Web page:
Wednesday, June 23, 2021

Security Disclosure Debate Reignites

Online security consultancy Spi Dynamics has sparked a new debate over the
responsible handling of vulnerability warnings with the release of an alert
for multiple security holes in the Sun ONE Application Server 7.0.

The Atlanta-based Spi Dynamics
issued the warning without the availability of a patch or workaround from
Sun Microsystems . A spokesperson for Sun confirmed the
existence of the security holes and said one of the bugs has already been
fixed in Update 1 of Application Server 7.0.

“We’re aware of the security issues and have fixes underway. The other
three bugs will
be fixed in Update 2, expected to be available in August,” the spokesperson
told internetnews.com.

However, a JSP source code
disclosure
vulnerability which carries a “High” severity rating is still unpatched.

According to Spi Dynamics CEO Brian Cohen, the decision to release the
information was made after several unsuccessful attempts to reach Sun’s
security unit.

“We made numerous efforts to contact Sun and work with them on a fix for
these issued but they never responded. We followed all the necessary
disclosure procedures and notified Sun since March 18. We had no choice but
to go public because, in this case, the vendor was completely unresponsive.
We have a responsibility to the public at large to disclose this
vulnerability,” Cohen said in an interview.

Cohen said it was “unacceptable” for a software vendor the size of Sun
Microsystems to be unresponsive to security warnings from researchers.
Since March 18, Cohen said Sun’s security unit responded once to say the
holes were being patched but they needed time because the developer was on
vacation. Since then, he said numerous attempts to get an update from Sun
were unsuccessful.

The Sun spokesperson denied Cohen’s claim. “Spi was notified in previous
communications of Sun’s plan to fix these bugs,” she said.

Meanwhile, the serious JSP vulnerability won’t be fixed until Sun issues
Update 2 for the product in August. However, the spokesperson said Sun
would make the fix available upon request prior to general availability of
the update. “Customers can contact Sun through their normal support channels
to obtain the fix,” she said.

The latest controversy comes on the heels of a public
spat
between the Apache Software Foundation (ASF) and the Internet
Security Systems (ISS) over the way a warning about a security hole in the
Apache HTTP Server was handled.

In that case, an easy-to-use exploit for the hole was circulating on the
Internet before Apache got a chance to plug the vulnerability. Apache
officials were upset they weren’t first notified before the ISS issued its
advisory, a normal procedure when bugs are detected. Since then, Apache has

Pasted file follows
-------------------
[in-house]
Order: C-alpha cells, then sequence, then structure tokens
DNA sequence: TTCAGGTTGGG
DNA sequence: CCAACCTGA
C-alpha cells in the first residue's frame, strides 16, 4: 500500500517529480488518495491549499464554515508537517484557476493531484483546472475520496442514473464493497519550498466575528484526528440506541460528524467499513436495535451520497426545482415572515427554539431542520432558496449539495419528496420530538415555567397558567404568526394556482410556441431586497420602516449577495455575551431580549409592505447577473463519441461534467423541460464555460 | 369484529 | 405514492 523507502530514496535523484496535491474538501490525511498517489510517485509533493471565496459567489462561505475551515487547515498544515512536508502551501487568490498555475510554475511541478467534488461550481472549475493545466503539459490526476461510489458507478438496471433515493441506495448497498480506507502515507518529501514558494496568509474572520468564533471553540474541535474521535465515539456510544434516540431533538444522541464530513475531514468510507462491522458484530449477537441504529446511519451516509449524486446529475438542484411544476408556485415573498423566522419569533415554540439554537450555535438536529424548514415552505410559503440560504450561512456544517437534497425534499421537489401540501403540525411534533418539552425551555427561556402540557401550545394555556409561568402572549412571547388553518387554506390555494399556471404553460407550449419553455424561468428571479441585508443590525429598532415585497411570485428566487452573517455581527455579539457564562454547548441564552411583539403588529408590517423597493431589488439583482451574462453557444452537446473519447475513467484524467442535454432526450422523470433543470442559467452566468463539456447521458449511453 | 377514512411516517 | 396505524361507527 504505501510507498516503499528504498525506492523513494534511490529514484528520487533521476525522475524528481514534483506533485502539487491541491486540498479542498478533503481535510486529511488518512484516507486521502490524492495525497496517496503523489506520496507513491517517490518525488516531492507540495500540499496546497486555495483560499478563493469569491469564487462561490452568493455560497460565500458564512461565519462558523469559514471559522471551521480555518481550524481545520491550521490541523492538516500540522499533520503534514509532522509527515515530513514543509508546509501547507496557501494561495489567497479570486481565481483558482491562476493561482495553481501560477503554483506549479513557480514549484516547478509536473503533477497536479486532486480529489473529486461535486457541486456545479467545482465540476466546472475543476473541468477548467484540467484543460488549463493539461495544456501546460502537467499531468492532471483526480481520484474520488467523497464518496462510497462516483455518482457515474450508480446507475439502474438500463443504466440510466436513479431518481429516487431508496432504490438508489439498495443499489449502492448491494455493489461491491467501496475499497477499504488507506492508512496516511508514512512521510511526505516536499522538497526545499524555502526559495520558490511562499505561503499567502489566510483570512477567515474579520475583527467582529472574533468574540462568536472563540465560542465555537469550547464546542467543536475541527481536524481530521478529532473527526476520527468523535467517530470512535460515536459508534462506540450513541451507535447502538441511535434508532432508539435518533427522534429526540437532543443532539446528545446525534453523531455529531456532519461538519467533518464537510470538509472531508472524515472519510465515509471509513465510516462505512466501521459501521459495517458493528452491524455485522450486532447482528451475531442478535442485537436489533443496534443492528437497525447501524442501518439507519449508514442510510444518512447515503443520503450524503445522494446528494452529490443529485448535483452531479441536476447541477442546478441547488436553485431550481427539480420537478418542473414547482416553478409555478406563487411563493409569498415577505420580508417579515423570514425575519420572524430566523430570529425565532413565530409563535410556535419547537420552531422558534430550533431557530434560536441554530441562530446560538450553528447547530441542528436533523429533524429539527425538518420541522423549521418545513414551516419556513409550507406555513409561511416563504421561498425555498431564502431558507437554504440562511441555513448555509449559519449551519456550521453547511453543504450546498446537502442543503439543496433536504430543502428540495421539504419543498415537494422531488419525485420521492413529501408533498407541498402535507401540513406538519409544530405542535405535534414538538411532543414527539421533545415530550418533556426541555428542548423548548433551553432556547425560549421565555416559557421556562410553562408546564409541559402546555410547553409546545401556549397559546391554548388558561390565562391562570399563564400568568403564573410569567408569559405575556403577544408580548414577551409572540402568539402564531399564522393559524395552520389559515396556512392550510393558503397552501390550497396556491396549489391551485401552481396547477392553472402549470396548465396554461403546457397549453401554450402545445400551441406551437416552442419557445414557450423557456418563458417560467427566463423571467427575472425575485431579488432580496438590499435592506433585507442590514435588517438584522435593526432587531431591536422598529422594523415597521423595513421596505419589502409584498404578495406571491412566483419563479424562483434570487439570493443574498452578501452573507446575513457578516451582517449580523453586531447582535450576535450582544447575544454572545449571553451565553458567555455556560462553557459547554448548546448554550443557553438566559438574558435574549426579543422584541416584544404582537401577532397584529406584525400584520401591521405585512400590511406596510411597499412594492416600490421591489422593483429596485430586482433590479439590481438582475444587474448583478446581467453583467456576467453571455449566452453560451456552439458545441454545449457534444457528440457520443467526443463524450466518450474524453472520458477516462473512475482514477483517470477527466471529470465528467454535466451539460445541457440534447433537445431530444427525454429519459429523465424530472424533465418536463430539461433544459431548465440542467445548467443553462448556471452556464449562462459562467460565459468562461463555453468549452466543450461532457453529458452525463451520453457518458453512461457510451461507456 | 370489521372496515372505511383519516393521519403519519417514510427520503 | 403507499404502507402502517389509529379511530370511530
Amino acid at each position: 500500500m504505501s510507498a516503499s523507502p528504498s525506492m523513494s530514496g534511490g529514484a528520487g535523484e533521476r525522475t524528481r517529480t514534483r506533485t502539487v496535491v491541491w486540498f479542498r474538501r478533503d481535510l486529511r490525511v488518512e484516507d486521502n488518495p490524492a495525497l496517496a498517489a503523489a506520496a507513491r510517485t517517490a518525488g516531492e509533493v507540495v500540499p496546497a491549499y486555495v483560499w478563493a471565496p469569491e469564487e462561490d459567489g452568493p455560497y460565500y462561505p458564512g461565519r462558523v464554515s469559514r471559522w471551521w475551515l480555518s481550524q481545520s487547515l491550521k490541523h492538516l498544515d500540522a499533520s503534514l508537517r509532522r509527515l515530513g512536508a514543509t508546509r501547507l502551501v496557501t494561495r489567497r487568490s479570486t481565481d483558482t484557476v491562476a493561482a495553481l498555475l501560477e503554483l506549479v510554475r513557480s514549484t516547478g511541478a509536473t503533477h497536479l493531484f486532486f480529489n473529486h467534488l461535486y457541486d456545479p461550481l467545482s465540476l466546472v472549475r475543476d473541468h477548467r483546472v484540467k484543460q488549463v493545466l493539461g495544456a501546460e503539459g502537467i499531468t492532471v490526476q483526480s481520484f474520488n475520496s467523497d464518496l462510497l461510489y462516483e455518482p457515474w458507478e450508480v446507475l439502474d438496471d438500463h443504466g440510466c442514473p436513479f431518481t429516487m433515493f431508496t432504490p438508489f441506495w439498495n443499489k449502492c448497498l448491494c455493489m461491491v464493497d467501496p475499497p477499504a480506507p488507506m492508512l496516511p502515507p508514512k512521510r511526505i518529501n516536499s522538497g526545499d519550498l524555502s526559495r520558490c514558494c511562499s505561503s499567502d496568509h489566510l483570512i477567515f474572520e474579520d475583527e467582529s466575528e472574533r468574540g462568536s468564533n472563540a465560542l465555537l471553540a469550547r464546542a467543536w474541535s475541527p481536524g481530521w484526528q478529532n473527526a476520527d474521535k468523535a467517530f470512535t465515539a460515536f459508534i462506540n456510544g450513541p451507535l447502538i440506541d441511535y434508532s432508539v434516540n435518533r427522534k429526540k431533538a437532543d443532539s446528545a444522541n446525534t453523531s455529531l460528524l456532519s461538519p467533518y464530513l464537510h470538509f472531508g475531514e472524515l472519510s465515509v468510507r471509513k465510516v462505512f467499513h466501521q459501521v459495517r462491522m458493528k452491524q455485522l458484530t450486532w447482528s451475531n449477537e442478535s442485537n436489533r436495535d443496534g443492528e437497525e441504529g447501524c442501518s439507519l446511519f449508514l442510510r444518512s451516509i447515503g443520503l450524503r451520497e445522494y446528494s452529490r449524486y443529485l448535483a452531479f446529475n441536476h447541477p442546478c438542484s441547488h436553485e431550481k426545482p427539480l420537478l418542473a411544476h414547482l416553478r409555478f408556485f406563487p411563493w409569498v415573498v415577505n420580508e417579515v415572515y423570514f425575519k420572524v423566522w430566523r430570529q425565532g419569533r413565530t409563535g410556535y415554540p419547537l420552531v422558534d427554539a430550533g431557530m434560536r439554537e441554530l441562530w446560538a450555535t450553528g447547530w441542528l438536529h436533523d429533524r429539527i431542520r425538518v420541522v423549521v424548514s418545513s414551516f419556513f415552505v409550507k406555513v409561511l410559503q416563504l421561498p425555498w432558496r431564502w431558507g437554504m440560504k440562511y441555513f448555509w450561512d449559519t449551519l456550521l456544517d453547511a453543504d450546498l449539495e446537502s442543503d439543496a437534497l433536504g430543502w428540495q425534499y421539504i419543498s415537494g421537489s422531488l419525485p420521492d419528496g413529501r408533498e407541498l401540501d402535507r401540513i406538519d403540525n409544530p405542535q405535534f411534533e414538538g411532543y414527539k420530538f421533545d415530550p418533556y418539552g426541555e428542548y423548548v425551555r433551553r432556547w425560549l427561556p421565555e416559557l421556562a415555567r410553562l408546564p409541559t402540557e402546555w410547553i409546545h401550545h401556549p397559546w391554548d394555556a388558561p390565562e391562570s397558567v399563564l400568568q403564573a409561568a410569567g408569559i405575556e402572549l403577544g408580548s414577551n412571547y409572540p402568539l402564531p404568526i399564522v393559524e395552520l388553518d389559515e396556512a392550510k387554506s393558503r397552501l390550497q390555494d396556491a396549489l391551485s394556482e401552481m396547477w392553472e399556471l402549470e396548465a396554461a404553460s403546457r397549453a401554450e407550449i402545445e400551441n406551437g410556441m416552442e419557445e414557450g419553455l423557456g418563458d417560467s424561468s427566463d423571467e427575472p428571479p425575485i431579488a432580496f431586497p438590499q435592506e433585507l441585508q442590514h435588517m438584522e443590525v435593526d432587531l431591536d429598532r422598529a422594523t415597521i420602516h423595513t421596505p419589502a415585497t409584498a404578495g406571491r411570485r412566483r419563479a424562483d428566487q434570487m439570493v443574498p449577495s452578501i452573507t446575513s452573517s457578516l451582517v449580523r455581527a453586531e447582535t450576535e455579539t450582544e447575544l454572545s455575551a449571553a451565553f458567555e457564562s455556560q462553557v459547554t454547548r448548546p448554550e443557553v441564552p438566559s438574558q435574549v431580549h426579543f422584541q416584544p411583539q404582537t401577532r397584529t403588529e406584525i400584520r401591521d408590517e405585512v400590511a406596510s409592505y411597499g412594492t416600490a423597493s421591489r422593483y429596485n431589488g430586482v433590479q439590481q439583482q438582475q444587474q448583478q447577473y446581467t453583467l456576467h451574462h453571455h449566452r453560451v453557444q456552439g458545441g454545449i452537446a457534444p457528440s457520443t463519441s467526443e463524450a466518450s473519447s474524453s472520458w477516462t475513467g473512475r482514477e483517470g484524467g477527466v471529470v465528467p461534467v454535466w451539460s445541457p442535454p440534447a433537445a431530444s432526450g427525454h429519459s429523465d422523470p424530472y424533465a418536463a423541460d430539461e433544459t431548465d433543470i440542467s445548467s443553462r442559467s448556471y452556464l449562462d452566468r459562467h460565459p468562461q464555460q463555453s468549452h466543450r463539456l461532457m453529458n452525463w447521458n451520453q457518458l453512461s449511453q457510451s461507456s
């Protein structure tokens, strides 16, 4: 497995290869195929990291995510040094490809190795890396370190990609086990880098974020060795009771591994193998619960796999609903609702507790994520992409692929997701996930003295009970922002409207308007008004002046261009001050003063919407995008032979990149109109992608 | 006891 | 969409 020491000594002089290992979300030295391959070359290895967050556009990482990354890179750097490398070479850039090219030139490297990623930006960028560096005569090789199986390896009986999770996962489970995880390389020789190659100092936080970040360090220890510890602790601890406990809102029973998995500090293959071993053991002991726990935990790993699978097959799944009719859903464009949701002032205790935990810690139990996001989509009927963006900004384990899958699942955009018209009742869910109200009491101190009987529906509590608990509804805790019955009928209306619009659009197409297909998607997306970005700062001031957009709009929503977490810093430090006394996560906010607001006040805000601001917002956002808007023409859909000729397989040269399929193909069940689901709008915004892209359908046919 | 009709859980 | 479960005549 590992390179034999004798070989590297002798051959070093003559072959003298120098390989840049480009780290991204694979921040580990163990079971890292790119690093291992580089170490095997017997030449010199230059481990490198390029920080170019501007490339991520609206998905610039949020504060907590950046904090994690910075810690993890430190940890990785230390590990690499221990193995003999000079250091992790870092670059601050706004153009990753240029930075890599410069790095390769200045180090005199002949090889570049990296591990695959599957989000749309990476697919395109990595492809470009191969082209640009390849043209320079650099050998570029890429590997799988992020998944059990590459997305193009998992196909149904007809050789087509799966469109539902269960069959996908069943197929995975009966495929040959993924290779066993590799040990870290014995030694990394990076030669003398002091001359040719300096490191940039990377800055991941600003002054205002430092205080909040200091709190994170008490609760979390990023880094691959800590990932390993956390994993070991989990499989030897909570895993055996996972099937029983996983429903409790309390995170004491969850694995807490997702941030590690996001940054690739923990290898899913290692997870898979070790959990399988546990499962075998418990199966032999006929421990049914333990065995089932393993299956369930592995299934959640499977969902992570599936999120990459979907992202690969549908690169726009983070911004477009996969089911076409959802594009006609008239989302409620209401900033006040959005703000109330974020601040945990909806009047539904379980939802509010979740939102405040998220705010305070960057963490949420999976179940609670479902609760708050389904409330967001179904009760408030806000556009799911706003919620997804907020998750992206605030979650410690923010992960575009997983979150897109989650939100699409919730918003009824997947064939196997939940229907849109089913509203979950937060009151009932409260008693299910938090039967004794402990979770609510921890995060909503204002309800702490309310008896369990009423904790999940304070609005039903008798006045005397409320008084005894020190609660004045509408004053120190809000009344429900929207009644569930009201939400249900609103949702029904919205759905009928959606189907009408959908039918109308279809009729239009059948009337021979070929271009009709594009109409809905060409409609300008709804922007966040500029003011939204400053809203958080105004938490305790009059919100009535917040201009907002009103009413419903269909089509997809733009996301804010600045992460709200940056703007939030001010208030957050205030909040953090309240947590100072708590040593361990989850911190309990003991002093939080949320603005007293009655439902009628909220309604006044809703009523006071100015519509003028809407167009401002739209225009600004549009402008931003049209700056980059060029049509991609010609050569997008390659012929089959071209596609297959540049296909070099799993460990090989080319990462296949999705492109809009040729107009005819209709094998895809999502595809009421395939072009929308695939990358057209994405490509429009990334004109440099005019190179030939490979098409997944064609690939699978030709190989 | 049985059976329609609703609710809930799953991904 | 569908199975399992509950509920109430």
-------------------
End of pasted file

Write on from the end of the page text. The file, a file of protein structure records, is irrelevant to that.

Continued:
taken a proactive
approach
to issuing updates to avoid embarrassment.

Gartner security analyst John Pescatore rapped Sun for being notoriously
slow to fix known holes in its products. “In this day and age, if a
consultant finds a vulnerability and notifies the vendor, two weeks is
reasonable time to make a patch available,” Pescatore said. In some cases,
vendors can request more time to get a fix ready but, if its drags on for
more than a month, Pescatore said the researcher has no option but to
release the information.

“Anything more than a month is just dragging things on too long and
setting up a ‘Day Zero’ situation,” he declared, noting that Spi Dynamics
has a history of being very responsible about reporting vulnerabilities.

“If you go back a number of years, before Solaris, when Sun had the most
popular operating system for servers connected to the Internet, Sun would go
six months without fixing a vulnerability. Back then, no one publicized
these things so it was not a huge deal. But, in this day and age, that’s not
going to happen,” Pescatore said.

He said the latest controversy underscores the need for an acceptable
protocol for cooperation between independent researchers and software
vendors. “In general, the communication has worked well but there are times
when it could be improved.”

Back in 2002, Pescatore said Microsoft tried to get a
group of software vendors together to define a protocol via an Internet RFC
but that proposal got bogged down because too many consultants mistrusted
Microsoft.

There is a feeling that pressure for independent researchers could be a
good thing. “If the vendors didn’t have this pressure from the
consultancies, then they just wait too long to come out with a patch. I
think the tension has its benefits,” Pescatore declared.

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